« Tesco Law » – a threat to the rule of law ?

The recent atrocities in Paris underlined the importance of safeguarding the rule of law. As John Locke stated in 1690, ‘Where-ever law ends, tyranny begins’.

Lawyer independence protects the rule of law. It is not a lawyer’s right, but the right of every citizen to obtain legal advice from a lawyer who is free from influence (by the State, retailers or otherwise).

Regulation protects members of the public when they rely on any professional. It is designed to ensure quality, punishing unprofessional conduct.

Those outside a profession can only make a professional assessment of outcomes – the service provided. Not how a profession can provide a quality service. That is where self-regulation comes in.

Legal professions on both sides of the Channel can and should learn from each other.

The Legal Services Board (LSB), set up by the Legal Services Act 2007, is the ‘independent body’ responsible for overseeing the regulation of lawyers in England and Wales.

In reality, this Legal Services Board does not seem to be very independent:

(1)   Its website states: ‘maintenance of the rule of law was thought [my emphasis] to depend on the regulation of lawyers being handled independently of government’ – why cast doubt on the importance of regulation protecting the rule of law?

(2)   The LSB is part of the public sector (i.e. part of the economy providing basic government services).

(3)   It is currently chaired by senior civil servant Sir Michael Pitt, who has a degree in civil engineering.

(4)   The LSB was chaired from 2008 to 2014 by David Edmonds CBE, a businessman, who was (and still is) the chair of a logistics company working for retailers.

Surely there is a conflict of interests here: a risk that retailers’ or the government’s interests will be put before the best interests of the public?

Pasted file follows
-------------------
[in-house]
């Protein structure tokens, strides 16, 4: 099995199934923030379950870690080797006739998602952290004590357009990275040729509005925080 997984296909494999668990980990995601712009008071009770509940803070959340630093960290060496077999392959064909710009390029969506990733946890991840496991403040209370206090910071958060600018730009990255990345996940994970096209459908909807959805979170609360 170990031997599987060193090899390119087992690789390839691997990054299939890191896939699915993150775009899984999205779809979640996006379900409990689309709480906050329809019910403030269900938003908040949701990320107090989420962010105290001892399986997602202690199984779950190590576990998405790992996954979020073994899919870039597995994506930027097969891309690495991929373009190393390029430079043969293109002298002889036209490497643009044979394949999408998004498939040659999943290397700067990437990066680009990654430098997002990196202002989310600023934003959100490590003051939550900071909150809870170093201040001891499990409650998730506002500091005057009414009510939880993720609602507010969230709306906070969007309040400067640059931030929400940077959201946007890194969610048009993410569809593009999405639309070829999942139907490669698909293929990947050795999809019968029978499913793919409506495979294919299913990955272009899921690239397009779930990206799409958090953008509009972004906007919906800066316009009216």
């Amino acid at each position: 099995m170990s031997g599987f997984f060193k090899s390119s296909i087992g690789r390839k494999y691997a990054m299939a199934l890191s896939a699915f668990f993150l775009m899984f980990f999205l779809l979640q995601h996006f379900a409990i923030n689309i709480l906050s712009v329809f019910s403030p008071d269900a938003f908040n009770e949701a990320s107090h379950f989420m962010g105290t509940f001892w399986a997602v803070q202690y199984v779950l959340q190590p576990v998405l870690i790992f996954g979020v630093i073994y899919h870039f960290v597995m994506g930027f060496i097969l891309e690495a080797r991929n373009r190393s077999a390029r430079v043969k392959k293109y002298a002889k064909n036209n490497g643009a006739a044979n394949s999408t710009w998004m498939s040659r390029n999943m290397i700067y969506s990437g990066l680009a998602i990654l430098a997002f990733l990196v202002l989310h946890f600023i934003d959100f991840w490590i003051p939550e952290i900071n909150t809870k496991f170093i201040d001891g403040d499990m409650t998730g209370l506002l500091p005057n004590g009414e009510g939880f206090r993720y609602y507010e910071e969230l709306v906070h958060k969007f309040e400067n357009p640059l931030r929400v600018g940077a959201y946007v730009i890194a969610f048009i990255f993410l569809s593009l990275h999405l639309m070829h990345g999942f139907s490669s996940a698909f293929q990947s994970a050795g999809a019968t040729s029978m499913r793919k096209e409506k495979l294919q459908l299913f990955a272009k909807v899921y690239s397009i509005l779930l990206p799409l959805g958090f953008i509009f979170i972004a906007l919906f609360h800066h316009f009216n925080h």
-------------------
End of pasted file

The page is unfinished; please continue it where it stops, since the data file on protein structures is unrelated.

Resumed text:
The Legal Service Board’s Business Plan 2009/12, paragraph 13, states:

‘We expect to see a shift in the power balance from the professional provider/client relationship to an empowered consumer/commercial provider relationship’.

So, the overarching regulator of lawyers in England and Wales thinks that lawyers are not professionals providing a service, but sellers of goods to consumers. How can the Legal Services Board regulate lawyers effectively when it so fundamentally misunderstands their role?

An independent legal adviser acts in their client’s best interests, with a duty to tell them if they should not take legal action. Sellers of goods have no such a duty – on the contrary, they encourage consumers to buy as much as possible!

This ‘consumer’ approach of the Legal Services presents a danger to the rule of law–and therefore society–given that in England and Wales, retailers are now offering legal services (‘Tesco Law’).

Other problems arise when self-regulation disappears. The Law Society of England and Wales (representing some 140,000 practising solicitors), reached a compromise with the LSB, creating an ‘independent arm’ [have you ever seen one?]. It is called The Solicitors Regulation Authority (SRA). The majority of its Board are non-lawyers. On paper, the Law Society itself remains the ‘approved regulator’, but the SRA imposed the unpopular ‘outcomesfocused’ regulation (wanted by the LSB, of course!).

Rather than ending up with ‘independent arms’ run by non-lawyers with ‘light-touch’ regulation, I urge French ‘avocats’ to work out a way to improve self-regulation to the public’s satisfaction.

As for proposals in France for ‘light-touch’ regulation of professions – have enough lessons not been learned from the banks?!

Author : Jenny Gracie is a Solicitor (non-practising), former member of the Council of the Law Society of England & Wales and a French court-approved translator.